Sundown (1941)

Genres - War  |   Sub-Genres - War Adventure  |   Release Date - Oct 31, 1941 (USA - Unknown)  |   Run Time - 90 min.  |   Countries - United States   |   MPAA Rating - NR
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Review by Craig Butler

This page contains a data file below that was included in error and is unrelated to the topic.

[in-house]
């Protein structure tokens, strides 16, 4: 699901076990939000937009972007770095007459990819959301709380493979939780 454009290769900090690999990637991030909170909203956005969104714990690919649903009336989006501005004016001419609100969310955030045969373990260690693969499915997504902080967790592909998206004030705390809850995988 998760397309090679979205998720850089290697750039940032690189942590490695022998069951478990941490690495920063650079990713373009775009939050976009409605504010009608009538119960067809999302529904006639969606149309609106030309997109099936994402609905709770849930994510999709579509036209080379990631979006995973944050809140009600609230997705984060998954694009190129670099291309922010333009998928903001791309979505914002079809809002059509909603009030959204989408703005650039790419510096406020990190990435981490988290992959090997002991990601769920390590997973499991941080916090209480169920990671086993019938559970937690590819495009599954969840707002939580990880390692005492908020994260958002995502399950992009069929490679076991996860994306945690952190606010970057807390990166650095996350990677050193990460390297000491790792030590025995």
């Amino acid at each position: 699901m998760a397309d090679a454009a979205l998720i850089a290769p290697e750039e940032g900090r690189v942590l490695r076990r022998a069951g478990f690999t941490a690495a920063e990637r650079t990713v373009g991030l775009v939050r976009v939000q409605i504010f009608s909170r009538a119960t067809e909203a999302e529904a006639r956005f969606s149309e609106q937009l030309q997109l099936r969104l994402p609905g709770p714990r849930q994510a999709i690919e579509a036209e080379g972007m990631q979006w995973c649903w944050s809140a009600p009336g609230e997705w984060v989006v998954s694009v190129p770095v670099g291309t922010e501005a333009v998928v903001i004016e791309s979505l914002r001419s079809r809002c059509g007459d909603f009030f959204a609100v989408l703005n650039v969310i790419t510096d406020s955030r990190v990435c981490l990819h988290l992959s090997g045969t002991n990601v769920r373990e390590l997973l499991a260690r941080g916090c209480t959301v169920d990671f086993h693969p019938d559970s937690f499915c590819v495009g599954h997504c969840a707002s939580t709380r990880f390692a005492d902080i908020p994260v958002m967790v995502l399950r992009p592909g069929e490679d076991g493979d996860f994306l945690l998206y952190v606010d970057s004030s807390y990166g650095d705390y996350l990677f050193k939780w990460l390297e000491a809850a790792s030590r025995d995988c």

A slightly above average adventure picture, Sundown has its ups and downs but comes out just a bit on the up side. As is so often the case, much of the "downs" are due to the screenplay. It seems as if the writers cobbled together a few plot devices from here, a few from there, a good supporting character from one story, an ending setting from Mrs. Miniver and hoped that stirring them all up would create something new. It doesn't. But, that said, there have been far worse screenplays than this, which is functional if nothing more. Its stars are also a mixed bag. On the plus side, we have George Sanders. When "on," Sanders could be relied upon to bring a unique quality to any film, and Sundown catches Sanders definitely in the "on" position. The movie also has the beauty of Gene Tierney, which is truly something to behold. Were her performance in the same class as her beauty -- which it is not - Sundown would have been a much better film. Similarly, Bruce Cabot looks good but his performance is only okay. There's better work from supporting players Harry Carey and Cedric Hardwicke. Henry Hathaway's direction is uneven, but it's spot on during the battle scenes; these are among the film's highlights. Charles B. Lang's cinematography is also a definite plus, moody when needed, dazzling on occasion.